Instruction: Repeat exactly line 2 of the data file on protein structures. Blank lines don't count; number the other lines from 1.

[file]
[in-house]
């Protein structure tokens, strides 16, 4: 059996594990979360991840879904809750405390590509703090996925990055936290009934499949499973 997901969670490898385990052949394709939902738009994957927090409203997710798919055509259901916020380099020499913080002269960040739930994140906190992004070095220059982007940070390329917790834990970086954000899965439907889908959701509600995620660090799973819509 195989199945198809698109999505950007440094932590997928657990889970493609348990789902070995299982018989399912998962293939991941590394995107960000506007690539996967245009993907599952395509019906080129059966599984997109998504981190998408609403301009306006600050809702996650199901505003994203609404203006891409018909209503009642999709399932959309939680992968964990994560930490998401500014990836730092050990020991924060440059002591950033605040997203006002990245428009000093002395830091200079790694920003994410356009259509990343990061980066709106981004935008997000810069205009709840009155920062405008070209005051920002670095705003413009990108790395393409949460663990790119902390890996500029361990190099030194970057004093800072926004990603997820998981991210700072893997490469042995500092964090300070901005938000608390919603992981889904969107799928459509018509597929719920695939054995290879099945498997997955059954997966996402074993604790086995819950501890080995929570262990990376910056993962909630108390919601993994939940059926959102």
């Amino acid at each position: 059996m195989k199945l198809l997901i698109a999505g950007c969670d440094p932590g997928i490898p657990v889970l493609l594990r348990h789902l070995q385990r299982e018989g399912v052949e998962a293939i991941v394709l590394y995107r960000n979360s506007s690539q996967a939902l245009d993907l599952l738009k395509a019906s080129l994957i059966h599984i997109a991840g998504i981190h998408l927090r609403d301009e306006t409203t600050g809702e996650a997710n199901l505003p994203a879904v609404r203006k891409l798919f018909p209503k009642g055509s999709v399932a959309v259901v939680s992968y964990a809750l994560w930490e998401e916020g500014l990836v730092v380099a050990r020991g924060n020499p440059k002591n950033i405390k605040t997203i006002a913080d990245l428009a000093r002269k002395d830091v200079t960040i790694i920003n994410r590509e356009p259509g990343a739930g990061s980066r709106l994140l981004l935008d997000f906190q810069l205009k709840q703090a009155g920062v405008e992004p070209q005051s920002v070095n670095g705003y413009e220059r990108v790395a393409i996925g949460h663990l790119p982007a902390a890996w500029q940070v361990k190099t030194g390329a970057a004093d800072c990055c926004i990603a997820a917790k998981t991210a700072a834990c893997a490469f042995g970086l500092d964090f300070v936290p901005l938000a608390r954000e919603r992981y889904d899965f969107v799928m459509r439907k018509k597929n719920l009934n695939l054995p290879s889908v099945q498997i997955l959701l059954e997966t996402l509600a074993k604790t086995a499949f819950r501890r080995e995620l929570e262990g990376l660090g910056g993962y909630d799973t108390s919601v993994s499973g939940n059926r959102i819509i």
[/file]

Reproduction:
């Protein structure tokens, strides 16, 4: 059996594990979360991840879904809750405390590509703090996925990055936290009934499949499973 997901969670490898385990052949394709939902738009994957927090409203997710798919055509259901916020380099020499913080002269960040739930994140906190992004070095220059982007940070390329917790834990970086954000899965439907889908959701509600995620660090799973819509 195989199945198809698109999505950007440094932590997928657990889970493609348990789902070995299982018989399912998962293939991941590394995107960000506007690539996967245009993907599952395509019906080129059966599984997109998504981190998408609403301009306006600050809702996650199901505003994203609404203006891409018909209503009642999709399932959309939680992968964990994560930490998401500014990836730092050990020991924060440059002591950033605040997203006002990245428009000093002395830091200079790694920003994410356009259509990343990061980066709106981004935008997000810069205009709840009155920062405008070209005051920002670095705003413009990108790395393409949460663990790119902390890996500029361990190099030194970057004093800072926004990603997820998981991210700072893997490469042995500092964090300070901005938000608390919603992981889904969107799928459509018509597929719920695939054995290879099945498997997955059954997966996402074993604790086995819950501890080995929570262990990376910056993962909630108390919601993994939940059926959102």